The imperious Yamaha Thailand Racing Team is fielding three riders this weekend: 2015 champion Anucha Nakcharoensri is the sole contender for honours in the professional SB-1 superbike class, with team mates Anon Sangval and Prawat Yannawut lining up in what promises to be a hotly contended Superstock 1000 championship. They will face a reinvigorated Ben Fortt, now running a semi-factory Kawasaki, Apidej Boonsri on another Kawasaki and a brand new factory supported Aprilia RSV4 being ridden by Bodeepak Watcharakajonwong. In the Blue Riband Class, Anucha’s strongest challenges are likely to be from Chaiwichit Nisagul and Thitipong Warakorn for Kawasaki Thailand.

Rule modifications for this season are designed to take the national series up to another level. While Superstock and Supersport 600 rules remain the same, save for reductions in weight limits, Superbike regulations have been opened up to pre-2014 World Superbike specifications, to allow teams to experiment more widely to find performance that can achieve results on the differing track the series is run at: the technical Thailand Circuit, the fast, undulating Bira Circuit and the fast Chang International Circuit.

The Thailand Superbike Race Direction Committee has also extended the duration of races to 22-25 minutes so that the stamina of professional riders and their ability to manage lightening fuel loads and tyre wear is tested. At the Nakhonchaisri track that means 17 lap races for superbikes, 16 laps for Superstock and 15 laps for Supersport.

Added spice for Saturdays comes with a single flying lap Superpole competition to determine the starting order for the fastest five qualifiers.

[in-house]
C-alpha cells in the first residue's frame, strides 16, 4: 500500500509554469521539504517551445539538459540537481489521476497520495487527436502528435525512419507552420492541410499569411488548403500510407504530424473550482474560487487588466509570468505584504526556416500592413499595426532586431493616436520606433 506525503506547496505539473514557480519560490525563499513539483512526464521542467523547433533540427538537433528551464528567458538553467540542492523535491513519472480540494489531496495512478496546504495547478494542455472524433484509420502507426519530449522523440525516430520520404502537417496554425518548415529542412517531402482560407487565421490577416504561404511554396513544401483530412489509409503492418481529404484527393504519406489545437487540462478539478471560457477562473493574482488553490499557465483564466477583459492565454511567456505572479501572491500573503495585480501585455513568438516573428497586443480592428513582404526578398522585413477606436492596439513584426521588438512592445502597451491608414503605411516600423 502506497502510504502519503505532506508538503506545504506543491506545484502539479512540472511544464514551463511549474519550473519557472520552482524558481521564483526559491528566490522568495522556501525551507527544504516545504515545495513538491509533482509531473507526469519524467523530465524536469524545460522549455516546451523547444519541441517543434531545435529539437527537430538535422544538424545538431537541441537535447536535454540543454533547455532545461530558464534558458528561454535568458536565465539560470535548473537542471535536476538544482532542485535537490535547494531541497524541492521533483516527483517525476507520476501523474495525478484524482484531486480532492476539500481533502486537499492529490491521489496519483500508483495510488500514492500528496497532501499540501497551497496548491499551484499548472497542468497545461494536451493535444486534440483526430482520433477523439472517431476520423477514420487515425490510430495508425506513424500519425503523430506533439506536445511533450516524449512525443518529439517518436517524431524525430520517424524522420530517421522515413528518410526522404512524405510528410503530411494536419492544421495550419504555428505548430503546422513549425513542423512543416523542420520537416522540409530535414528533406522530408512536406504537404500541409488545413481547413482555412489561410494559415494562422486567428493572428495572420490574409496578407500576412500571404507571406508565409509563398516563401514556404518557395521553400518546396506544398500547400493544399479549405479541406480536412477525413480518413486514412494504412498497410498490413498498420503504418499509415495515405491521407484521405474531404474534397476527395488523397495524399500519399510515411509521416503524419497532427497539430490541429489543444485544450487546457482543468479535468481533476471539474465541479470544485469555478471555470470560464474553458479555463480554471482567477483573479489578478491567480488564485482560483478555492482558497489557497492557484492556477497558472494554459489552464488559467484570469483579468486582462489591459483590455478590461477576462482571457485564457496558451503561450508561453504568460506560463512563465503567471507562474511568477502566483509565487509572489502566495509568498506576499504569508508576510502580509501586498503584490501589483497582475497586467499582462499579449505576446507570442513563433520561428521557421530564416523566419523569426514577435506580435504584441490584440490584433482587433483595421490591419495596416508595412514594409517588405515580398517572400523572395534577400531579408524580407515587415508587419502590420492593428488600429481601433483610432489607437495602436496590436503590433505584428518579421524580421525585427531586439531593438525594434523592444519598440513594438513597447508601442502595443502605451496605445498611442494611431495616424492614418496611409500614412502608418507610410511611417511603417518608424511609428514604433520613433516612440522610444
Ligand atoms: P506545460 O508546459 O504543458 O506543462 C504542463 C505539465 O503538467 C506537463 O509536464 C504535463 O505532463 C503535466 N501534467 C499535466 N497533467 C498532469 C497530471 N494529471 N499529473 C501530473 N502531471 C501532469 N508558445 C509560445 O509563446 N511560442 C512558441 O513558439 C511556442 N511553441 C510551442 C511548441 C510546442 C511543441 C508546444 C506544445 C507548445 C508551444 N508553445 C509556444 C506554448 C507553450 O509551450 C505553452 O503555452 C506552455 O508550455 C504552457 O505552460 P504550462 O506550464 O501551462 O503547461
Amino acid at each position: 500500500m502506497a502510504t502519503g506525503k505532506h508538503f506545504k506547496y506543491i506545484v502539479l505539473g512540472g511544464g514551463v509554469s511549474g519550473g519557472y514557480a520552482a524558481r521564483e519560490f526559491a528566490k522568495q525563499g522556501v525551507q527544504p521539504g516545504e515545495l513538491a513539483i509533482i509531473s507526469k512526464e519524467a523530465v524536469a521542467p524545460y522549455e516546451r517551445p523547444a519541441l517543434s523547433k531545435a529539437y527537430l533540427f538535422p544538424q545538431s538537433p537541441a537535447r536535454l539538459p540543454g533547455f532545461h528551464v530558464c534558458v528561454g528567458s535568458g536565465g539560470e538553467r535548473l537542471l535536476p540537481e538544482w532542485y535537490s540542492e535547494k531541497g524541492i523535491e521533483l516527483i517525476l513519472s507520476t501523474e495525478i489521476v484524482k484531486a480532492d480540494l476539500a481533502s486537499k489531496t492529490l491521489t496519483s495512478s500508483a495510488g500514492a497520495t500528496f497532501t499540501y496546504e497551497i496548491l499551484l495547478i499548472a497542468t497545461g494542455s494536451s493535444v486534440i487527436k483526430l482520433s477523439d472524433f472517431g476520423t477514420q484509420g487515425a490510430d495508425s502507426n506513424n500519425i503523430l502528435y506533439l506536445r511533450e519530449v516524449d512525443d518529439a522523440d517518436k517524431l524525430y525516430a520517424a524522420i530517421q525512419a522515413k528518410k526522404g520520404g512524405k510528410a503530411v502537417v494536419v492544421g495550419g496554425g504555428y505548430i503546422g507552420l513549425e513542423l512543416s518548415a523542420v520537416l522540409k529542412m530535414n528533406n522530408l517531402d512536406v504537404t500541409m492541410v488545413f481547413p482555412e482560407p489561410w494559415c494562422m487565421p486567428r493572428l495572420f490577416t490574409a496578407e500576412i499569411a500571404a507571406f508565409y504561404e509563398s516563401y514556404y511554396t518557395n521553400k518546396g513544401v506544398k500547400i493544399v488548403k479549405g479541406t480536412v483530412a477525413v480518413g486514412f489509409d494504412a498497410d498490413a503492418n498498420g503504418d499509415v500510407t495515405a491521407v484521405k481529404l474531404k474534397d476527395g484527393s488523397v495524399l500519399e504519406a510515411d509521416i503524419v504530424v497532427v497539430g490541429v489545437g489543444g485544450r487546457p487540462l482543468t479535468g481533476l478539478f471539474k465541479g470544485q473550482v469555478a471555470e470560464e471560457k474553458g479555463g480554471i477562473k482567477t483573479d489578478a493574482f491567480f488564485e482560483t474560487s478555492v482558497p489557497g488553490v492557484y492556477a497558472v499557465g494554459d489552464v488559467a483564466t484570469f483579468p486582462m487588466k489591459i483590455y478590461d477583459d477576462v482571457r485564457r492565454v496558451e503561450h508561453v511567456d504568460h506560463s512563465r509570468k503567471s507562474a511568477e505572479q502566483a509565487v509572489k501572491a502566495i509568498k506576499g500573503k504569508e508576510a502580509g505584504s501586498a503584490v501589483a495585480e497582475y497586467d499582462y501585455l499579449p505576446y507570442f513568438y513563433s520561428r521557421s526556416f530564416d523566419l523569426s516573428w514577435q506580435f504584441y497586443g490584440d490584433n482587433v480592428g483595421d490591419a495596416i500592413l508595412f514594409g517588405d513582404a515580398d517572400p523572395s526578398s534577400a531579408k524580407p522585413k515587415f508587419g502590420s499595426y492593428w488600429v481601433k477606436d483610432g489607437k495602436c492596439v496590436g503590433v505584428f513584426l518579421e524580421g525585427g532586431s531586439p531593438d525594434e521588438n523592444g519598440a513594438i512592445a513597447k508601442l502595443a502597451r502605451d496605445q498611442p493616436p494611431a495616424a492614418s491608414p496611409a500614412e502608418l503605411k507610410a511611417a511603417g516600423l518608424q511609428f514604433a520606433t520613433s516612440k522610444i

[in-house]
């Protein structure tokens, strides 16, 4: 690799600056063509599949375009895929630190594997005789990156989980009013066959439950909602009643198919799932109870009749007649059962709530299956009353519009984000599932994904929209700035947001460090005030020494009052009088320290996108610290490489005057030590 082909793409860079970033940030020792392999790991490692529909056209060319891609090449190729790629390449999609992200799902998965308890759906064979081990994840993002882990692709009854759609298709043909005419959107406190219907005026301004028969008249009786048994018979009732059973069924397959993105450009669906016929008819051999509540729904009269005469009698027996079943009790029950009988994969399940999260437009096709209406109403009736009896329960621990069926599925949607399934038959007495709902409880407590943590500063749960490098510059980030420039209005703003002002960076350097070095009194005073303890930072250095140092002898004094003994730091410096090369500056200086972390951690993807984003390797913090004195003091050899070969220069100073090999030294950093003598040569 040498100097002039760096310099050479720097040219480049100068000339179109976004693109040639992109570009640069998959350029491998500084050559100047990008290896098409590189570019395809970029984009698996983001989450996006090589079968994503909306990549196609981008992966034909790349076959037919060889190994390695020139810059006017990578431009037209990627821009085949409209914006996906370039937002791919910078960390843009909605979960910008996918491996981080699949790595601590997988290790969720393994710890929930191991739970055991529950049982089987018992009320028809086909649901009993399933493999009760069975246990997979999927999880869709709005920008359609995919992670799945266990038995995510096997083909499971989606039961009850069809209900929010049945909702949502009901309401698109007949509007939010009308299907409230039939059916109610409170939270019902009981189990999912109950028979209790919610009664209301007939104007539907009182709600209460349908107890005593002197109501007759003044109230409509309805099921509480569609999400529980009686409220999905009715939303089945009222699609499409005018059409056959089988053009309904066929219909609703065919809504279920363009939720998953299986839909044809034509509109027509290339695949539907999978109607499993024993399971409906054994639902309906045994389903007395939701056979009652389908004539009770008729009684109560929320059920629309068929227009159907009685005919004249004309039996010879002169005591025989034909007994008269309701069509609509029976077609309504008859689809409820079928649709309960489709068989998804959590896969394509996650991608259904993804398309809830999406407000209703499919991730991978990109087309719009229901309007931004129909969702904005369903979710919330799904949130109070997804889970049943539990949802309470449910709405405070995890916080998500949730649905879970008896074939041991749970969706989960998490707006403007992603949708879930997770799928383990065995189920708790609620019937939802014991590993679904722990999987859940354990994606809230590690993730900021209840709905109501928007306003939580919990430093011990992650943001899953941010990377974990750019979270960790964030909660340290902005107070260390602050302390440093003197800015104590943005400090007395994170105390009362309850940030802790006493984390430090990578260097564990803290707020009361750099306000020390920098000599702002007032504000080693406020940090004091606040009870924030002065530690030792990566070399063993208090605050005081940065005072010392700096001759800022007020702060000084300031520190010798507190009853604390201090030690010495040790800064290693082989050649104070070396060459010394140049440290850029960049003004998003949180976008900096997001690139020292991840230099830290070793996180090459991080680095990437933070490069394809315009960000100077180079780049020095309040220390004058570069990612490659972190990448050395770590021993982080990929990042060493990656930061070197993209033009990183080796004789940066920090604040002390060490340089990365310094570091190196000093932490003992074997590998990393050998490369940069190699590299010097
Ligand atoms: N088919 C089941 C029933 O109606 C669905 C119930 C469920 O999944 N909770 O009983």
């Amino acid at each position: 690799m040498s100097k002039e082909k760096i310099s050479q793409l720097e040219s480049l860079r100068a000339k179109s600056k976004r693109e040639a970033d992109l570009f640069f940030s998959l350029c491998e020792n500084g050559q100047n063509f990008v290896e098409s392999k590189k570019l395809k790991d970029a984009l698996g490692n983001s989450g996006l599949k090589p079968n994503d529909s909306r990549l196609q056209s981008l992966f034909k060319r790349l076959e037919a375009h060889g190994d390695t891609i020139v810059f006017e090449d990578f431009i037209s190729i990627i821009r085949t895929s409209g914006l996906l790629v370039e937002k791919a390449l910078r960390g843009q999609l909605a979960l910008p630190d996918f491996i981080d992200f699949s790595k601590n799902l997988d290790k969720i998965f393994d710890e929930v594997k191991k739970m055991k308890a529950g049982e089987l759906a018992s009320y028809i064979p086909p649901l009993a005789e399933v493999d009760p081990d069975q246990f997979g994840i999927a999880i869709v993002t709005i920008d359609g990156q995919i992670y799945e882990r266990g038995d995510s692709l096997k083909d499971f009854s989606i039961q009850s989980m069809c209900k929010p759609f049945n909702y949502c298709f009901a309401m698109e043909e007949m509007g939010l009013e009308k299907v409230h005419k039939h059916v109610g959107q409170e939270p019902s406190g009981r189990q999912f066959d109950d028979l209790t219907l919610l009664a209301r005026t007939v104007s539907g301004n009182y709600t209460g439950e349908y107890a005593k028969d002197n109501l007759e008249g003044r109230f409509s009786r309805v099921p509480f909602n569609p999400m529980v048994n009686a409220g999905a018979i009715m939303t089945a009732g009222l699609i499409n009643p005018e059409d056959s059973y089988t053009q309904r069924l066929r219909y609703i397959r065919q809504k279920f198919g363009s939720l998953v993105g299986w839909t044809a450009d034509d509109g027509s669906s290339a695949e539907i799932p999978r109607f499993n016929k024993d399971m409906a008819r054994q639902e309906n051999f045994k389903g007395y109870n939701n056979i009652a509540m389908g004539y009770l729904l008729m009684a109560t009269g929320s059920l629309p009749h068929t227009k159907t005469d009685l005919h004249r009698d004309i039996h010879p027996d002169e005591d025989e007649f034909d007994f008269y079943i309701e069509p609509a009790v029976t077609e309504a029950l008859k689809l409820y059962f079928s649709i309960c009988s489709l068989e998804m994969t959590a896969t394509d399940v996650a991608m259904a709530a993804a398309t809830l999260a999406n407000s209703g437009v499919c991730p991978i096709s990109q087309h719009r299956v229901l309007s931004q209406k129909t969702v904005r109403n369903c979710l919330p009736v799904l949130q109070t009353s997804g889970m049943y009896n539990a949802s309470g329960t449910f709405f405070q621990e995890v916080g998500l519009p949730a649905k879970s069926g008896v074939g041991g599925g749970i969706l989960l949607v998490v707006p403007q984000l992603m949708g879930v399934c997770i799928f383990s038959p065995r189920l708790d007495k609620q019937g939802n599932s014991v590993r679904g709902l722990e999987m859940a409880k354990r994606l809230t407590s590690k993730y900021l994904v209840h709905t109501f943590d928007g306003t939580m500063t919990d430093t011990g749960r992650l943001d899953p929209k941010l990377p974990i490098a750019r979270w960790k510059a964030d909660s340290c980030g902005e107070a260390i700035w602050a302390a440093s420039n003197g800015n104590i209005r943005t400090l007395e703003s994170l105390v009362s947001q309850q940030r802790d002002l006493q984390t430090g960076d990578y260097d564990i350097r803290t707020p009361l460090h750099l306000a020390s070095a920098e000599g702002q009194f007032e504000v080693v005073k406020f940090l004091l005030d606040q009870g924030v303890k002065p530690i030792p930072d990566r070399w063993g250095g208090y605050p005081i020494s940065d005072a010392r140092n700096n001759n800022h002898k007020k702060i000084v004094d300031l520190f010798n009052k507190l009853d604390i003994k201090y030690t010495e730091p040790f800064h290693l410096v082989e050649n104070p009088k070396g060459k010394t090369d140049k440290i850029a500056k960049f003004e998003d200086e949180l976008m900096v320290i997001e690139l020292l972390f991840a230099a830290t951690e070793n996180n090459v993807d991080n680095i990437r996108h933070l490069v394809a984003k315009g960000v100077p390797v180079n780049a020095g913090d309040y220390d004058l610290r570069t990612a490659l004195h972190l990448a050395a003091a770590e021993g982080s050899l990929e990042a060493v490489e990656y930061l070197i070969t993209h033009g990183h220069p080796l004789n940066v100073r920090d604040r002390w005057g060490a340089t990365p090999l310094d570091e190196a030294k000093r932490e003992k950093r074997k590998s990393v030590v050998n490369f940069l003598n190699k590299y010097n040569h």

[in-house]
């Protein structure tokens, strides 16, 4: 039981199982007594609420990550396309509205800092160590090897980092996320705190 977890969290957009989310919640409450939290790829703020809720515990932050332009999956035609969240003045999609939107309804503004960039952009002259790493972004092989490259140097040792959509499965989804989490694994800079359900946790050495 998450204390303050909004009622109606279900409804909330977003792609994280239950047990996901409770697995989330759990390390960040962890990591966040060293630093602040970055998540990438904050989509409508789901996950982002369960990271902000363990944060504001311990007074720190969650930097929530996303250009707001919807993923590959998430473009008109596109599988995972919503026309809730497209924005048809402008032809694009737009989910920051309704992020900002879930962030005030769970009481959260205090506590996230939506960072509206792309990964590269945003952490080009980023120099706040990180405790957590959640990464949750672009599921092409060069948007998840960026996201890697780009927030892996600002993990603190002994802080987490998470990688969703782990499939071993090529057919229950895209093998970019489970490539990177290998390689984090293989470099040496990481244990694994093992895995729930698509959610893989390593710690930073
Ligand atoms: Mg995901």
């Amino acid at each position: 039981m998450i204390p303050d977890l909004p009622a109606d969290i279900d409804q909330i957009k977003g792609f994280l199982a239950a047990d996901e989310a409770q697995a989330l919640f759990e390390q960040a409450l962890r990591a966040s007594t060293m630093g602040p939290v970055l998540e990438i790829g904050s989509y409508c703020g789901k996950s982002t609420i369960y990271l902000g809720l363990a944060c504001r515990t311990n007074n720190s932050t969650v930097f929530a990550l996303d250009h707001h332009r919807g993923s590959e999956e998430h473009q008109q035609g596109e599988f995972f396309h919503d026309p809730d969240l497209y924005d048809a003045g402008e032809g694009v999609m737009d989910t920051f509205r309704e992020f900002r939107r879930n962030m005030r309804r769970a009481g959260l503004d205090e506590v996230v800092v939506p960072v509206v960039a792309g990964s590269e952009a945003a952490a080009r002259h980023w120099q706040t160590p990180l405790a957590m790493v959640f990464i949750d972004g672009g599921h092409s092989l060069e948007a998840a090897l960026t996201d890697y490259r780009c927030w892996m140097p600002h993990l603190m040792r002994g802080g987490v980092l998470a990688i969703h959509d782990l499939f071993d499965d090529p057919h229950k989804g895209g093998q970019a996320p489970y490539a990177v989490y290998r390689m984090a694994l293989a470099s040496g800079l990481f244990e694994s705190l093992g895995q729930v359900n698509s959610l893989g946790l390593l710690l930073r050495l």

The two sets of tyres previously allocated for all sessions on Saturday and Sunday, will now apply from official Qualifying practice and be left open for Saturday morning Free Practice. Tyres will be free for the Superbike Superpole competition.

17548794_10154213311736822_374513119_oOutside of the professional classes and in keeping with R2M’s flair for glamour, there has been much talk and even more imagery about the Powergirls 400, Supersport and Superbike classes. While Ratchada Nakcharoensri is expected to run away at the front, be ready for some fierce competition behind from the likes of Pattama Lammomanda, former Miss Thailand World Pune Ananyalan, now running her own Suzuki Team, and Issey Wiriyahyuttamar who was looking good on a 1999 Yamaha R1 for her Candy Stripe Moto Team. In the 400cc category Mekkaradkeeta Kalantanan was looking fast and focused during Friday’s Free Practice sessions.

The Saturday action begins at 07:40 for the junior 200cc class and is scheduled to finish with Superpole at 16:10.

 Left: Ratchada gives another interview, while Mekkaradkeeta stays cool during Friday practice

Declaration of Interest: Barry Russell is Jury President for the FMSCT All Thailand Superbike Championship 2017